he rooms depicted in the nine works by Ann Toebbe in “Shared” were cobbled together from paint, cut paper, and memories—both Toebbe’s own and those of people in her life. The resulting pieces on panel and paper dazzle with their precision, while challenging whether the past can ever be exactly recalled, let alone reconstituted. Blending aerial and frontal views in a folksy style, Toebbe paints rooms as seen only in the mind’s eye, reinforcing the contradictions at the core of her art.
The bedroom occupied by Toebbe and her sister as girls is revived in gouache, paper, and pencil in Caroline and Ann’s Room (2013), a composition in blue dominated by contrasting patterns of carpet, curtains, and sheets. Two versions of Six Sisters (both 2014) reproduce the childhood room of two aunts, now elderly, according to their descriptions of it. Both images feature a pair of spindle beds with striped covers, lace curtains, a bureau, a nightstand, and a lamp. But while one of the aunts remembered a rose color scheme and a braided rug on a wooden floor, her sister recollected yellow linens and blue floral carpeting. Toebbe has faithfully replicated each woman’s vision, down to different views out of the bedroom’s three windows, framed with snippets of real lace. Through Toebbe’s art, the once-shared space here became shared again instead of being forgotten.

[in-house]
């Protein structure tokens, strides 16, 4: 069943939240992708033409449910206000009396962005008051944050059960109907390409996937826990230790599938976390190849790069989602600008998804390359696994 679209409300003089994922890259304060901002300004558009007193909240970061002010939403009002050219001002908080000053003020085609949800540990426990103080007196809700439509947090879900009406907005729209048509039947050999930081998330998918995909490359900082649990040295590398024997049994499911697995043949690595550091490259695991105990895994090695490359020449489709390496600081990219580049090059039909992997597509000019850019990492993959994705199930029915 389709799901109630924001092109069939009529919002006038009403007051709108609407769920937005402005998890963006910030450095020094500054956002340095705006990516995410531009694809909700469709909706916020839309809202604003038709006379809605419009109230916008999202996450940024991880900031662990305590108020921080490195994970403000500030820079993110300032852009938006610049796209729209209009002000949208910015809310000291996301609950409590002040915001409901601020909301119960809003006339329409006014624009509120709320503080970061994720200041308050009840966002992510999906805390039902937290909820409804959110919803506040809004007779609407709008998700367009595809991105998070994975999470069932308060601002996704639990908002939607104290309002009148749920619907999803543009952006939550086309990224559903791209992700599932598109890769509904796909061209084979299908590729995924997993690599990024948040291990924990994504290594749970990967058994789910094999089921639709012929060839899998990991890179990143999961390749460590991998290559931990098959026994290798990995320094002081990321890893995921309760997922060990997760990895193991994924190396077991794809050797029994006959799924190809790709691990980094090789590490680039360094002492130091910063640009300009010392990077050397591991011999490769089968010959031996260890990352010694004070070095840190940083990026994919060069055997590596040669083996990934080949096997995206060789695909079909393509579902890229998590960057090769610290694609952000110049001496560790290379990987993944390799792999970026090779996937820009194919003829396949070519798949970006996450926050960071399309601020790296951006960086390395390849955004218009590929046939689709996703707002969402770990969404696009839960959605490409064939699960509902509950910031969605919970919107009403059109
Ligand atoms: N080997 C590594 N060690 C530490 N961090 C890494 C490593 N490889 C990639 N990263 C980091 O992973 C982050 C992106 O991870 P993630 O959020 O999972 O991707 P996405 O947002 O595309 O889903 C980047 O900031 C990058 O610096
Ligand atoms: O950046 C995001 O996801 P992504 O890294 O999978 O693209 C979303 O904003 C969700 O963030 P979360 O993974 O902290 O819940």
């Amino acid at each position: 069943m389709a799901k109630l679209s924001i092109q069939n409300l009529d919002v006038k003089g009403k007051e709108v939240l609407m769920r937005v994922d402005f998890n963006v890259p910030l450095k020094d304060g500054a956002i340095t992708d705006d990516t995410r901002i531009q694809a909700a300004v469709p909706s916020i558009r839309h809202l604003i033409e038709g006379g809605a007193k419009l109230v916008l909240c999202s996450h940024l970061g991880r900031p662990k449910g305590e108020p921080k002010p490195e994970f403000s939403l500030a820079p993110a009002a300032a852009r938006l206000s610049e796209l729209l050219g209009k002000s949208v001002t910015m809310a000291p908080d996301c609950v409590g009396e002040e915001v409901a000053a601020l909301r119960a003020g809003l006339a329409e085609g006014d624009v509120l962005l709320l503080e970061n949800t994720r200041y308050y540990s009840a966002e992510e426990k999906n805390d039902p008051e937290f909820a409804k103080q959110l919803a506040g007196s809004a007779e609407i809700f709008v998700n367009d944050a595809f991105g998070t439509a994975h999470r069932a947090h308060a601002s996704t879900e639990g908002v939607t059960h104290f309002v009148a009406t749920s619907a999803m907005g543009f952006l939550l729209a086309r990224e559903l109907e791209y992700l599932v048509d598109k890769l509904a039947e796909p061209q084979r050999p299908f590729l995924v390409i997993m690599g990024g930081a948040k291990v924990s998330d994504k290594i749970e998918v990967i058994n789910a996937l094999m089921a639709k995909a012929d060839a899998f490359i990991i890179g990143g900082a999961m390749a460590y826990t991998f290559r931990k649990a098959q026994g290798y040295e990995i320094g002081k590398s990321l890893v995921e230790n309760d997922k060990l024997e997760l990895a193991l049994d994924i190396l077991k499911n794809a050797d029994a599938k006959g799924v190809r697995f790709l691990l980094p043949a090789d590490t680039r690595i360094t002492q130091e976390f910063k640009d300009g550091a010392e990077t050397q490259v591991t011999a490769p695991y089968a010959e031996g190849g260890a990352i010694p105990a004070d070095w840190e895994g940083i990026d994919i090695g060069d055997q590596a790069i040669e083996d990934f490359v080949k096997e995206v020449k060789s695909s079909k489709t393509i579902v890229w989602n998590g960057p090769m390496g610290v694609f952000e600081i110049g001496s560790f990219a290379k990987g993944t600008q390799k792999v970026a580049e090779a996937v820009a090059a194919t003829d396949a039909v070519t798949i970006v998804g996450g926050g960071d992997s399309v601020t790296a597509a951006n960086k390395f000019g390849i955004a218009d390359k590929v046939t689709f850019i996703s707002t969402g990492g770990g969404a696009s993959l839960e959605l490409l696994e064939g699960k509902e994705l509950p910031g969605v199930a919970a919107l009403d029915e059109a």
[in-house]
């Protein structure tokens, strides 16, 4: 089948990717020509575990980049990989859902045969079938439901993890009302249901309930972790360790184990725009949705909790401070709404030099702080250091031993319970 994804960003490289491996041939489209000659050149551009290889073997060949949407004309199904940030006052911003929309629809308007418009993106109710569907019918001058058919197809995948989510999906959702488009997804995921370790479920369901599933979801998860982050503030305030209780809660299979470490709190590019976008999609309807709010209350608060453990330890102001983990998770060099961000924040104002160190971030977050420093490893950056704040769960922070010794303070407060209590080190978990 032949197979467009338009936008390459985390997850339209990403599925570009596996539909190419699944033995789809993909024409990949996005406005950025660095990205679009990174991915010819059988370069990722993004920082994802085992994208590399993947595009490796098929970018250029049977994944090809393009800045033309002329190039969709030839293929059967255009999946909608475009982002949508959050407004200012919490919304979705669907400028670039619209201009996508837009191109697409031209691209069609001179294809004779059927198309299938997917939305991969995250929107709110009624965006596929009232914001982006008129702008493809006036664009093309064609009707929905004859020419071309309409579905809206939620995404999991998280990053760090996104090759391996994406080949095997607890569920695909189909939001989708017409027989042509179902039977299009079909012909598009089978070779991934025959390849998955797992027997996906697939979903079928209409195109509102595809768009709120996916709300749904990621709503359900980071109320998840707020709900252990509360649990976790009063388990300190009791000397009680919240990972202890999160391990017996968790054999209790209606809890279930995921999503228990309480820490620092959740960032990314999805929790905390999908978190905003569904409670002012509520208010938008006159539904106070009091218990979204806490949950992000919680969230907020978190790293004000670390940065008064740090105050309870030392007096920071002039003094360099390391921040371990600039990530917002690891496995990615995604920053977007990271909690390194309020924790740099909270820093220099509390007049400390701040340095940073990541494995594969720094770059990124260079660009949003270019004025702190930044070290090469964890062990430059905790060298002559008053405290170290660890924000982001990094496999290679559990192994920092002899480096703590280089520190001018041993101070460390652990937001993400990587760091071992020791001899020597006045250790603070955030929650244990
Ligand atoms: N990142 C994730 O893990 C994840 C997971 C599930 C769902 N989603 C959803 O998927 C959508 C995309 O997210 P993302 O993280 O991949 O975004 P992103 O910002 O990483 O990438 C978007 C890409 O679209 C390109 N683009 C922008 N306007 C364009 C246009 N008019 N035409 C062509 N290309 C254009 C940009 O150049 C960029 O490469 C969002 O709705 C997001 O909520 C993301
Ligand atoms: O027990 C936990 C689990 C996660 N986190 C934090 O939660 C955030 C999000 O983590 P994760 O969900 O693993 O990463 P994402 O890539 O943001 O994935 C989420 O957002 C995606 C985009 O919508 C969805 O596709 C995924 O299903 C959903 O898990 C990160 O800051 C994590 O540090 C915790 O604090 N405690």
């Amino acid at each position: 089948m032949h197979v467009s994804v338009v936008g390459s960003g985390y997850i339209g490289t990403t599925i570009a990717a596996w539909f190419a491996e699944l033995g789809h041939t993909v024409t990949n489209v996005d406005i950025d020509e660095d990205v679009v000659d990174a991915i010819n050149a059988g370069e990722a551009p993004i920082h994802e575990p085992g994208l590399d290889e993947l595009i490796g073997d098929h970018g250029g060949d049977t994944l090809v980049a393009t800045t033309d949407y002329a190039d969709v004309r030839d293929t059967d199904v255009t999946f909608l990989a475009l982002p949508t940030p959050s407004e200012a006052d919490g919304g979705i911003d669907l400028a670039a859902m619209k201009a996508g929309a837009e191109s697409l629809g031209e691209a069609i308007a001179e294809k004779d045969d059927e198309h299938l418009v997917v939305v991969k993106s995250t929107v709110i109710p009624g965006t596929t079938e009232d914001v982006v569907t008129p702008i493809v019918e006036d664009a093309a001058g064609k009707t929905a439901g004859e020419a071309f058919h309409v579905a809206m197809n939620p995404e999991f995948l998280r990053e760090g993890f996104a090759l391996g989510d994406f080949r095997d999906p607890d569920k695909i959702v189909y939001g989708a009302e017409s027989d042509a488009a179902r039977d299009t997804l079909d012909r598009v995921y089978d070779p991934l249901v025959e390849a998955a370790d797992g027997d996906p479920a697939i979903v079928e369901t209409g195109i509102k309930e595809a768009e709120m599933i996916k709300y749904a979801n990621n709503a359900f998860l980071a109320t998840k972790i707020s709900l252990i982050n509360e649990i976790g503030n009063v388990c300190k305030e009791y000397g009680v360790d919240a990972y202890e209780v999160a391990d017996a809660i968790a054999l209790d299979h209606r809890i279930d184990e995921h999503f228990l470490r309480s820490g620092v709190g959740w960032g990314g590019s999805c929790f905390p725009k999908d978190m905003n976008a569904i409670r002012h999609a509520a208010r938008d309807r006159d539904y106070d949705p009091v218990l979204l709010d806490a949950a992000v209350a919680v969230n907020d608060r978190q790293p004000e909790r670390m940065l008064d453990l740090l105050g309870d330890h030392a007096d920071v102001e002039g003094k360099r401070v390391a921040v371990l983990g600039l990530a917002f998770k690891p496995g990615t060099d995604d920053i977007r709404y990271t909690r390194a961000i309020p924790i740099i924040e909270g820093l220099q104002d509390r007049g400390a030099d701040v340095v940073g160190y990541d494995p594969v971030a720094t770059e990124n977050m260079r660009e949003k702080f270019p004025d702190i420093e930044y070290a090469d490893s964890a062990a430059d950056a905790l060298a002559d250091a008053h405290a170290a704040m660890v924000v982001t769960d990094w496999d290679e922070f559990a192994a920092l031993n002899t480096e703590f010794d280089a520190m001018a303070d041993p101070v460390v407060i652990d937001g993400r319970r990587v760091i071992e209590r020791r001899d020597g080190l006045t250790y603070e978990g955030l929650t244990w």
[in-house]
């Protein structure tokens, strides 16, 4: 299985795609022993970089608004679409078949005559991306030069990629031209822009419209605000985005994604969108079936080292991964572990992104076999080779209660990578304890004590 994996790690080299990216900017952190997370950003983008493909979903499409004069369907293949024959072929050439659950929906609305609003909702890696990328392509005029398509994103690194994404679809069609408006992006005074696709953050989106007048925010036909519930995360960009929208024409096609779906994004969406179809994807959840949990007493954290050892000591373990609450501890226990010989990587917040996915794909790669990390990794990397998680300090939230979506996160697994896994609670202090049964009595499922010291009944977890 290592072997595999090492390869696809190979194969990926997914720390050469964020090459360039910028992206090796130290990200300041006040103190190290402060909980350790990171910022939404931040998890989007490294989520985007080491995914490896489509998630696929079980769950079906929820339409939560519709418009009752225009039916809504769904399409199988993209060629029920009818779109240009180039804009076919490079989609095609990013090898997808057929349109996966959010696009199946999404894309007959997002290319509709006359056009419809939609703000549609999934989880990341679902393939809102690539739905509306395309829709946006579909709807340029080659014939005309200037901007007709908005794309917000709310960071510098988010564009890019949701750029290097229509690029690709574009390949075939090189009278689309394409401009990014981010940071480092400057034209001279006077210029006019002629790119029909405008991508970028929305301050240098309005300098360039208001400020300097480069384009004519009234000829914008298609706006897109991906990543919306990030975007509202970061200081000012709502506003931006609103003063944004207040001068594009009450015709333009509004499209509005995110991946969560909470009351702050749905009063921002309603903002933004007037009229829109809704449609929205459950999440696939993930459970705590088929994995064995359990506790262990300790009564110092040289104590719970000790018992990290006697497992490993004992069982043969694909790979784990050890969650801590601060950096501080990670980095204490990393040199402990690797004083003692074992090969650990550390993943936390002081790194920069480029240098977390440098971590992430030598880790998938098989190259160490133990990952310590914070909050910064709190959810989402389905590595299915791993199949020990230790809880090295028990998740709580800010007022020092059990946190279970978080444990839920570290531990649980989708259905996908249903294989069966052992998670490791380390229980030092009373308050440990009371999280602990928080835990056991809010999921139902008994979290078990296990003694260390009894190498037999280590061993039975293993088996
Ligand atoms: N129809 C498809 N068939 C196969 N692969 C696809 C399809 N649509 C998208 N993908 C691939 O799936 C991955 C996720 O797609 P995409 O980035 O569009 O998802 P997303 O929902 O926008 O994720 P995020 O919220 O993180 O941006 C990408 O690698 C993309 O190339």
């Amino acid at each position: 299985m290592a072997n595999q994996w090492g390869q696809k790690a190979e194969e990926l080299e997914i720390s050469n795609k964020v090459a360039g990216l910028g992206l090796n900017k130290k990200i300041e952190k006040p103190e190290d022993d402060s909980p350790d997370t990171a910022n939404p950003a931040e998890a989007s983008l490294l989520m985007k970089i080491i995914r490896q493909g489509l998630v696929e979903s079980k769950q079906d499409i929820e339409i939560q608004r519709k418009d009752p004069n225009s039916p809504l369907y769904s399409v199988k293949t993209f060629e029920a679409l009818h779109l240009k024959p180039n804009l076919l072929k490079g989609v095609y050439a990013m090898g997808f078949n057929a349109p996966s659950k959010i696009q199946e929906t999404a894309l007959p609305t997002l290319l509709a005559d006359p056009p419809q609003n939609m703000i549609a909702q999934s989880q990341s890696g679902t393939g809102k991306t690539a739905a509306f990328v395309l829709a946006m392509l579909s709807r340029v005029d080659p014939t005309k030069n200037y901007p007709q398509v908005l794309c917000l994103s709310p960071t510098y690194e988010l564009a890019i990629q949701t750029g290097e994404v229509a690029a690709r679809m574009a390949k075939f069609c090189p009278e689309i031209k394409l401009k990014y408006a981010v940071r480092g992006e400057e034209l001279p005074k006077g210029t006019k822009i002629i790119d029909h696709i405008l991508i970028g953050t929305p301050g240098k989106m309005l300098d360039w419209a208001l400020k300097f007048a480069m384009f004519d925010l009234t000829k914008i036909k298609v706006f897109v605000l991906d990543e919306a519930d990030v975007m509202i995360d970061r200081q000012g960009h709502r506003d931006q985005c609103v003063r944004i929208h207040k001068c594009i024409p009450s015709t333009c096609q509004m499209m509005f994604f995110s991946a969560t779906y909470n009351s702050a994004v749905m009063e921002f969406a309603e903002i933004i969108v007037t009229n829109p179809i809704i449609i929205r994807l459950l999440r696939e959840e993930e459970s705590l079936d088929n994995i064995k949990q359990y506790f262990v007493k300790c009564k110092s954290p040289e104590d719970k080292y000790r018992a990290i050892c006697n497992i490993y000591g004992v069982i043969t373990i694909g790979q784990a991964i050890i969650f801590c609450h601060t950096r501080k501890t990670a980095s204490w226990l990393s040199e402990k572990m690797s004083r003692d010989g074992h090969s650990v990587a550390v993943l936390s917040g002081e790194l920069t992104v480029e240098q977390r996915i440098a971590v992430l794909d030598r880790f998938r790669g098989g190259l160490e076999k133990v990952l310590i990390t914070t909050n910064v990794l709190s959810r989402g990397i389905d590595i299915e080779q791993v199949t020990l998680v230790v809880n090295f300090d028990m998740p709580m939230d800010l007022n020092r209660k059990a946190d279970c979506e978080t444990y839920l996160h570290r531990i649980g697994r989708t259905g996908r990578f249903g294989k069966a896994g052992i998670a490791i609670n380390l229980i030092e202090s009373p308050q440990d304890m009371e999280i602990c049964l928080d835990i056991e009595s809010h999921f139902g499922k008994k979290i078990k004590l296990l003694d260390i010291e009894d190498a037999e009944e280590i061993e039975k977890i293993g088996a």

A version of this story originally appeared in the September 2014 issue of ARTnews on page 108.